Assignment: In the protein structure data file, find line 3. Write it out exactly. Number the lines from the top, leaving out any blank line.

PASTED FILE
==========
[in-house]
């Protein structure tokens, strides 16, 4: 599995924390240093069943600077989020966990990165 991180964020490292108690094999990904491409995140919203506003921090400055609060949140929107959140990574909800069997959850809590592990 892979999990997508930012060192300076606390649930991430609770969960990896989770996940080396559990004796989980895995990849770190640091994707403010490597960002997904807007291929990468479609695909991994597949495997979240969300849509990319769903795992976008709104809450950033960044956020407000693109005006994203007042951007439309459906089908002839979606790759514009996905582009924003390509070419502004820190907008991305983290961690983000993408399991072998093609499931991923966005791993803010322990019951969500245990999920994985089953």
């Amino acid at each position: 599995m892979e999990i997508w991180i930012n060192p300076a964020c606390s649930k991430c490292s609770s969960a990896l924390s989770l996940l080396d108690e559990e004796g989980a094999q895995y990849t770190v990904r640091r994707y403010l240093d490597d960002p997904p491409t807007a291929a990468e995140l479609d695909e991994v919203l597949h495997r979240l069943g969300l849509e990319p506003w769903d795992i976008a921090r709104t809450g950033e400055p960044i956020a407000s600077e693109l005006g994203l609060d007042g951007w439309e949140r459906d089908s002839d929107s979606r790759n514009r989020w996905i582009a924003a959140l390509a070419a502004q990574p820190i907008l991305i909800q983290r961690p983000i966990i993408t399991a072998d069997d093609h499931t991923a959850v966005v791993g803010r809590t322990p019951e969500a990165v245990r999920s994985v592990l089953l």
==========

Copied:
């Amino acid at each position: 599995m892979e999990i997508w991180i930012n060192p300076a964020c606390s649930k991430c490292s609770s969960a990896l924390s989770l996940l080396d108690e559990e004796g989980a094999q895995y990849t770190v990904r640091r994707y403010l240093d490597d960002p997904p491409t807007a291929a990468e995140l479609d695909e991994v919203l597949h495997r979240l069943g969300l849509e990319p506003w769903d795992i976008a921090r709104t809450g950033e400055p960044i956020a407000s600077e693109l005006g994203l609060d007042g951007w439309e949140r459906d089908s002839d929107s979606r790759n514009r989020w996905i582009a924003a959140l390509a070419a502004q990574p820190i907008l991305i909800q983290r961690p983000i966990i993408t399991a072998d069997d093609h499931t991923a959850v966005v791993g803010r809590t322990p019951e969500a990165v245990r999920s994985v592990l089953l």